Go cloud

More applications and functions are moving to the cloud (or are likely already there). For K-12 schools untethering Wi-Fi from their wireless controller or firewalls, the cloud offers powerful infrastructure and applications to simplify management and security.

By going this route, K-12 districts and schools have the flexibility to manage wireless security solutions from the cloud, scale limitlessly and also drive down TCO.

How? Transition to a cloud-managed wireless solution. The SonicWall wireless solution can be managed by the WiFi Cloud Manager, which is a scalable, centralized Wi-Fi network management system, simplifying wireless access, control and troubleshooting capabilities across networks of any size or region.

Accessible through SonicWall Capture Security Center (CSC), WiFi Cloud Manager unifies multiple tenants, locations and zones while simultaneously supporting tens of thousands of SonicWave wireless access points.

Single-pane-of-glass management

Managing multiple management dashboards is challenging as there is a high risk of things falling through the cracks. To avoid this and to streamline the process it is essential to have a single-pane-of-glass management system with real-time analytics to capture threats and abnormalities in your network. This type of management saves you time and helps you become proactive rather than reactive.

How? Empower yourself with the right management solution to govern your entire network security ecosystem from a single dashboard. Capture Security Center is a scalable cloud-based security management system that’s a built-in, ready-to-use component of your SonicWall product or service.

Capture Security Center features single sign-on (SSO) and single-pane-of-glass management. It integrates the functionality of the Capture Cloud Platform to deliver robust security management, analytics and real-time threat intelligence for your entire portfolio of network, email, mobile and cloud security resources.

Enable content filtering

Wi-Fi is an easy gateway for malicious attacks. It must be protected with the right encryption and security mechanisms. Create granular policies to ensure that students are protected against malicious and non-reputable websites.

How? Ensure that you enable content filtering on your network. SonicWall provides a Content Filtering Service (CFS) that compares requested sites against a massive database in the cloud containing millions of rated URLs, IP addresses and domains. It provides administrators with the tools to create and apply policies that allow or deny access to sites based on individual or group identity, or by time of day, for over 50 pre-defined categories.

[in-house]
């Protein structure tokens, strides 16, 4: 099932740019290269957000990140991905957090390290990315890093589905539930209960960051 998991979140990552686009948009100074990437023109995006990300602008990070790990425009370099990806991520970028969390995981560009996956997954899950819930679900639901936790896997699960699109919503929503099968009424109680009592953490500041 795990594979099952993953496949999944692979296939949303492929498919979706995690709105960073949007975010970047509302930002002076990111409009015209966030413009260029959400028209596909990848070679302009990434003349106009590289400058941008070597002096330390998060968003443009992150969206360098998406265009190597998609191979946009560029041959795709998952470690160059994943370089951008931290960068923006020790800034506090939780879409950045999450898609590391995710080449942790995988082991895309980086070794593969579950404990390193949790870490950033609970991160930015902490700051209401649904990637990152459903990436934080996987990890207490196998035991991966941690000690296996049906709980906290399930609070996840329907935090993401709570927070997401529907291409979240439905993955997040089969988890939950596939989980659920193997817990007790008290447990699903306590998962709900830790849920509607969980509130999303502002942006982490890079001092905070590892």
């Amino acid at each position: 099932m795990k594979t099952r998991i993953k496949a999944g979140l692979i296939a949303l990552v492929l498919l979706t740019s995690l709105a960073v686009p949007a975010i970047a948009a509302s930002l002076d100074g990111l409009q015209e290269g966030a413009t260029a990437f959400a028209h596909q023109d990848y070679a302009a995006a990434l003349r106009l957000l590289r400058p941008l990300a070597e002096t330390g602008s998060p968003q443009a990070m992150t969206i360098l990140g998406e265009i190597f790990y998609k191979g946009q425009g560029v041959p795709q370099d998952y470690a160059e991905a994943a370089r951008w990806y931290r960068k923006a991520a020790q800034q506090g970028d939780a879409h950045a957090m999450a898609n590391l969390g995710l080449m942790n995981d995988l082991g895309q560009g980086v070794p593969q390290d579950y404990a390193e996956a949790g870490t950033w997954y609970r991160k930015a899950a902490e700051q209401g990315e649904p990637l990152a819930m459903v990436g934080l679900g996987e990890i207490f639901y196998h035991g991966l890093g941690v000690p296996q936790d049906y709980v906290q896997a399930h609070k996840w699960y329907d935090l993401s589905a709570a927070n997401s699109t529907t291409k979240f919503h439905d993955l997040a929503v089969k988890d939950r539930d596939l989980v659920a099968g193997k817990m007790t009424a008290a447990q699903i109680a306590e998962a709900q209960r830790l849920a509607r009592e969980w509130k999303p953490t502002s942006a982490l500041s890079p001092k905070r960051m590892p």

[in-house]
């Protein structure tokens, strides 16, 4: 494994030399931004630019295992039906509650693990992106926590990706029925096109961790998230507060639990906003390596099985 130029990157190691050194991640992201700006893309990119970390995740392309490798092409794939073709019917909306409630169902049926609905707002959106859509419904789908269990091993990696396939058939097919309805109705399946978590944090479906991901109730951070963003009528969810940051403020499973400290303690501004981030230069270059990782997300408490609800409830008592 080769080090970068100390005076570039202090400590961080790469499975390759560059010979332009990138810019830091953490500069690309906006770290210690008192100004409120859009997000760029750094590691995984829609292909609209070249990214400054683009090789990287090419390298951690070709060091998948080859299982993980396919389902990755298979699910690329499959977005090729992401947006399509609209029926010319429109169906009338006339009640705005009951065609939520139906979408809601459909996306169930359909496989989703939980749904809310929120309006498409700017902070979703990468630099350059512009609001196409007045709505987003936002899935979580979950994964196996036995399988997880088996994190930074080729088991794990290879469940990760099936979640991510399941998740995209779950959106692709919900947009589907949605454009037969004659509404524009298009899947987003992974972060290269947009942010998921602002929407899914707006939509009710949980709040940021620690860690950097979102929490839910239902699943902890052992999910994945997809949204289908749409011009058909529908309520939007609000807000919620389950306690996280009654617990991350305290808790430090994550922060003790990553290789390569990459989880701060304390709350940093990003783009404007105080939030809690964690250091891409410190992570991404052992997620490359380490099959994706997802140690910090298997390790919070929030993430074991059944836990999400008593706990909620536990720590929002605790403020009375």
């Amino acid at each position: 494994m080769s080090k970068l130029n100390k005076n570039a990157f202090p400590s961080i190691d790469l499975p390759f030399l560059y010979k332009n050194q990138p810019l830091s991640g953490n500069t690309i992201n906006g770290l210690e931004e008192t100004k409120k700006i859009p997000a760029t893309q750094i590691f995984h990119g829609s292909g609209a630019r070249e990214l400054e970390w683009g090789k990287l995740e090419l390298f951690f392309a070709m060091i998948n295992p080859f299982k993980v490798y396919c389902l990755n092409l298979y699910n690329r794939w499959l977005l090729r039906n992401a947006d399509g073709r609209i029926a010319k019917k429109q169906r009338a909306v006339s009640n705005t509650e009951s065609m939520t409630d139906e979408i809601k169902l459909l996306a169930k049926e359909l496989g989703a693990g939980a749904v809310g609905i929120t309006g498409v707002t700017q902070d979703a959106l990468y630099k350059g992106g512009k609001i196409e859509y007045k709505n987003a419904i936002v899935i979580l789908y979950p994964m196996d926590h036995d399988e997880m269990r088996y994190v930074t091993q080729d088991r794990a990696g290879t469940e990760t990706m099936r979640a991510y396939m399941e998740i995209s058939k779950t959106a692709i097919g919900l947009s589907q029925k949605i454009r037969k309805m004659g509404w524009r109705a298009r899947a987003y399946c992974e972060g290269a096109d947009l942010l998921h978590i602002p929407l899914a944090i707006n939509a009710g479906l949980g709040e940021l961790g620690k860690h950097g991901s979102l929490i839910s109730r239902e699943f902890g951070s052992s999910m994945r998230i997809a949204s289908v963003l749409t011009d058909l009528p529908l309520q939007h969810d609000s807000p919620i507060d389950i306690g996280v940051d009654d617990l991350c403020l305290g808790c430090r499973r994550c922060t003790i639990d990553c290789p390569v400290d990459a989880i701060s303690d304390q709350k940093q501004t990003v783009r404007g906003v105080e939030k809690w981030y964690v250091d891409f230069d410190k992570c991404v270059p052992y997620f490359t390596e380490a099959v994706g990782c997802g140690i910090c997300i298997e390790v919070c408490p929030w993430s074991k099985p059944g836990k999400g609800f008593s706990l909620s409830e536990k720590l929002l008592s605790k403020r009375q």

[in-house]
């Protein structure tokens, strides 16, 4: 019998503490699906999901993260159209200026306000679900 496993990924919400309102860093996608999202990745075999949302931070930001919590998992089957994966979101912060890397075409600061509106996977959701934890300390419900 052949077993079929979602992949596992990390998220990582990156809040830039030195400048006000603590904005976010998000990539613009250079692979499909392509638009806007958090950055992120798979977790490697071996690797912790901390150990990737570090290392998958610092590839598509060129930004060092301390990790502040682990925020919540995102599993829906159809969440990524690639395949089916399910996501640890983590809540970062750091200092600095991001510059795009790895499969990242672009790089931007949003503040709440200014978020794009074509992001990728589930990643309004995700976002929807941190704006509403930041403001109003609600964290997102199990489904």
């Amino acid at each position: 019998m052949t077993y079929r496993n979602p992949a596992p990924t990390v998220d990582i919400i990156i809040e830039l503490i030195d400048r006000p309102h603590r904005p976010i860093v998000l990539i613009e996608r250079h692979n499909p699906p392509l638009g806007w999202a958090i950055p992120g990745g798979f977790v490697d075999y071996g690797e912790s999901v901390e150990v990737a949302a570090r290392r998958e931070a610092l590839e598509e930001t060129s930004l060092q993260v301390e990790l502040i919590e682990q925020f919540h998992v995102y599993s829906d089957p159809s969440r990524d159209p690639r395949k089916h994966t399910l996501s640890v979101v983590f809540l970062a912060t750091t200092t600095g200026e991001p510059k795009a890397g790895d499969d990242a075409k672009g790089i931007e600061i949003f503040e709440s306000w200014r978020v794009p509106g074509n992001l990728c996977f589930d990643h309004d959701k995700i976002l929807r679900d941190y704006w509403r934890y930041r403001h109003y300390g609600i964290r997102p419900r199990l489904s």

Future-proof with the latest technology

Ensure that you deploy the latest wireless technology in your schools. Future-proofing secure Wi-Fi is the best way to ensure that you get your money’s worth in the long term while providing the best user experience.

How? This does not mean you have to rip and replace your entire existing network. It could be a gradual approach, wherein you upgrade only critical units based on your needs. Build your network on the latest certified wireless standard: 802.11ac wave 2. Future-proof with wireless access points that are 802.11ac Wave 2-capable.

Adhering to these best practices will make your WiFi network efficient and secure — all while saving you time and money.

The E-rate ‘Fear Less’ Technology Infrastructure 2018

Before you begin the RFP process, it’s important to explore the technology infrastructure (specifically what’s eligible in Category Two) as defined within the E-rate program by Universal Service Administration Company (USAC) and how each relates to the E-rate funding process.

Episode 4: The E-rate Fear Less Technology Infrastructure

On the fourth episode of the E-rate Fear Less series, Holly Davis dives further into the program and reviews other options school districts have in building a secure, future-proof network with the E-rate program.

At a high level, E-rate Category Two technology in three primary pillars. Category Two components are those that relate to cyber security solutions, hardware, software and other services. For more details about E-rate categories, please review the 2019 Eligible Services List (PDF).

Technology Function
Broadband Internal Connections (IC)On-premise solution internally managed; equipment may be owned or leased.
Managed Internal Broadband Services (MIBS)Managed service solution owned, leased or hosted in the cloud.
Basic Maintenance
of Broadband Internal Connections
Support for the IC solution.
Source: 2019 Eligible Services List (PDF)

E-rate Category 2 technology funding with SonicWall

School and campus networks range in size and manage different types of sensitive data. Mitigating potential weak points in the network — and the data that can be targeted — is no easy task for standard IT teams that haven’t undergone extensive cyber security training. SonicWall network and cyber security solutions meet the needs of school districts at the highest efficacy — all at price points that fit within K-12 budgets.

If you are utilizing E-rate funding to assist you in buying your networking and cyber security solutions, SonicWall can help. Our team of E-rate funding experts ensure your SonicWall solution aligns with the rules and regulations of the E-rate program.